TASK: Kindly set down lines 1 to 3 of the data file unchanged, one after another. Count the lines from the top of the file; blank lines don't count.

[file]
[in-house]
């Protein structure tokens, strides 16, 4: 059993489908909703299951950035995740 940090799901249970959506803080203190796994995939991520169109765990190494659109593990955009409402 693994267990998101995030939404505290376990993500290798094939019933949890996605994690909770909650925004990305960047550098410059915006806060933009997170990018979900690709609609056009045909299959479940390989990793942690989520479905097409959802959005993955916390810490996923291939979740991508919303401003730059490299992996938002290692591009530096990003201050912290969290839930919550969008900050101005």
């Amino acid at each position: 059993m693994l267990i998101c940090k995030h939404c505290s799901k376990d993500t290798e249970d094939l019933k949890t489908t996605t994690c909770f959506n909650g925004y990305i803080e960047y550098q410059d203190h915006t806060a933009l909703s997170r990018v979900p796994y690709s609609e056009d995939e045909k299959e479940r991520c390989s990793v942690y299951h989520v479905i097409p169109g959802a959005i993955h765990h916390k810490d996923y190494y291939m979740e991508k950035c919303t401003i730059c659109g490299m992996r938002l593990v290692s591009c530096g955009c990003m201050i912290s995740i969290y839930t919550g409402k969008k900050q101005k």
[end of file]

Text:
[in-house]
């Protein structure tokens, strides 16, 4: 059993489908909703299951950035995740 940090799901249970959506803080203190796994995939991520169109765990190494659109593990955009409402 693994267990998101995030939404505290376990993500290798094939019933949890996605994690909770909650925004990305960047550098410059915006806060933009997170990018979900690709609609056009045909299959479940390989990793942690989520479905097409959802959005993955916390810490996923291939979740991508919303401003730059490299992996938002290692591009530096990003201050912290969290839930919550969008900050101005």
């Amino acid at each position: 059993m693994l267990i998101c940090k995030h939404c505290s799901k376990d993500t290798e249970d094939l019933k949890t489908t996605t994690c909770f959506n909650g925004y990305i803080e960047y550098q410059d203190h915006t806060a933009l909703s997170r990018v979900p796994y690709s609609e056009d995939e045909k299959e479940r991520c390989s990793v942690y299951h989520v479905i097409p169109g959802a959005i993955h765990h916390k810490d996923y190494y291939m979740e991508k950035c919303t401003i730059c659109g490299m992996r938002l593990v290692s591009c530096g955009c990003m201050i912290s995740i969290y839930t919550g409402k969008k900050q101005k």